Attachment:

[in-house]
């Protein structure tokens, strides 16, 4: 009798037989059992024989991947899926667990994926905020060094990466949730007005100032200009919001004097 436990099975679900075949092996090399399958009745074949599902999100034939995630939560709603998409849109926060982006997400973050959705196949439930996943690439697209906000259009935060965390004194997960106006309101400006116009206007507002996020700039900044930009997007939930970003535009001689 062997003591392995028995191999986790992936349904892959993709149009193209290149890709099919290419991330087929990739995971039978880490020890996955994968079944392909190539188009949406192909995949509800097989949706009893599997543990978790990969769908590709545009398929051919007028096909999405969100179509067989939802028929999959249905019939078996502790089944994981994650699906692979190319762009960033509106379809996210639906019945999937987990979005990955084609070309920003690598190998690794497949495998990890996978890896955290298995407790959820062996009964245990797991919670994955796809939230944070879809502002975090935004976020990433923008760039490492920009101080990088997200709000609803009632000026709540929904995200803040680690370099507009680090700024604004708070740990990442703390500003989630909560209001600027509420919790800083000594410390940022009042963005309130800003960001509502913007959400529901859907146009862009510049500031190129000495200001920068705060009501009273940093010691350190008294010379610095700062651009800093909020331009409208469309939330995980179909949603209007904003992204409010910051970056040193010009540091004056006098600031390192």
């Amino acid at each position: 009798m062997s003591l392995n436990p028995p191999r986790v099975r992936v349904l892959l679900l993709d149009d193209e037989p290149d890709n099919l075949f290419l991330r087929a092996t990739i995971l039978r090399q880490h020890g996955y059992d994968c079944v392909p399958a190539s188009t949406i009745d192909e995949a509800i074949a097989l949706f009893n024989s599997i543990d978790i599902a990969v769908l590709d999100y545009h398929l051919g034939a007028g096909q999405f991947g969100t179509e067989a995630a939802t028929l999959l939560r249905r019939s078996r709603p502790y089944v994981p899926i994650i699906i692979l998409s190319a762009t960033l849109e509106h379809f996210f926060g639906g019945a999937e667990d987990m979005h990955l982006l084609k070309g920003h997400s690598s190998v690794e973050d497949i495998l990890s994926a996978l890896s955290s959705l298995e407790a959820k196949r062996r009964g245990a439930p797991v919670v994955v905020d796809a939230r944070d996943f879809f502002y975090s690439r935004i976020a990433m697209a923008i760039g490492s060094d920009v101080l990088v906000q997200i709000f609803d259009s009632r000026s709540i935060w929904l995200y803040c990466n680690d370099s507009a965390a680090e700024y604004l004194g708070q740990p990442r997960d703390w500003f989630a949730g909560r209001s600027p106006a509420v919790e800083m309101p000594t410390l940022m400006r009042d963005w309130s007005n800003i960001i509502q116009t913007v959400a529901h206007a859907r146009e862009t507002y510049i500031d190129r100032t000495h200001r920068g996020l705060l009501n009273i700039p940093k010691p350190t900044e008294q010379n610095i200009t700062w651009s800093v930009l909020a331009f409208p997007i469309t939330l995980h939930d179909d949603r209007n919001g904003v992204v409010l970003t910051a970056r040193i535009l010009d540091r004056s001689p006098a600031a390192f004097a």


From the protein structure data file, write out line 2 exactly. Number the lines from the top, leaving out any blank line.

């Protein structure tokens, strides 16, 4: 009798037989059992024989991947899926667990994926905020060094990466949730007005100032200009919001004097 436990099975679900075949092996090399399958009745074949599902999100034939995630939560709603998409849109926060982006997400973050959705196949439930996943690439697209906000259009935060965390004194997960106006309101400006116009206007507002996020700039900044930009997007939930970003535009001689 062997003591392995028995191999986790992936349904892959993709149009193209290149890709099919290419991330087929990739995971039978880490020890996955994968079944392909190539188009949406192909995949509800097989949706009893599997543990978790990969769908590709545009398929051919007028096909999405969100179509067989939802028929999959249905019939078996502790089944994981994650699906692979190319762009960033509106379809996210639906019945999937987990979005990955084609070309920003690598190998690794497949495998990890996978890896955290298995407790959820062996009964245990797991919670994955796809939230944070879809502002975090935004976020990433923008760039490492920009101080990088997200709000609803009632000026709540929904995200803040680690370099507009680090700024604004708070740990990442703390500003989630909560209001600027509420919790800083000594410390940022009042963005309130800003960001509502913007959400529901859907146009862009510049500031190129000495200001920068705060009501009273940093010691350190008294010379610095700062651009800093909020331009409208469309939330995980179909949603209007904003992204409010910051970056040193010009540091004056006098600031390192």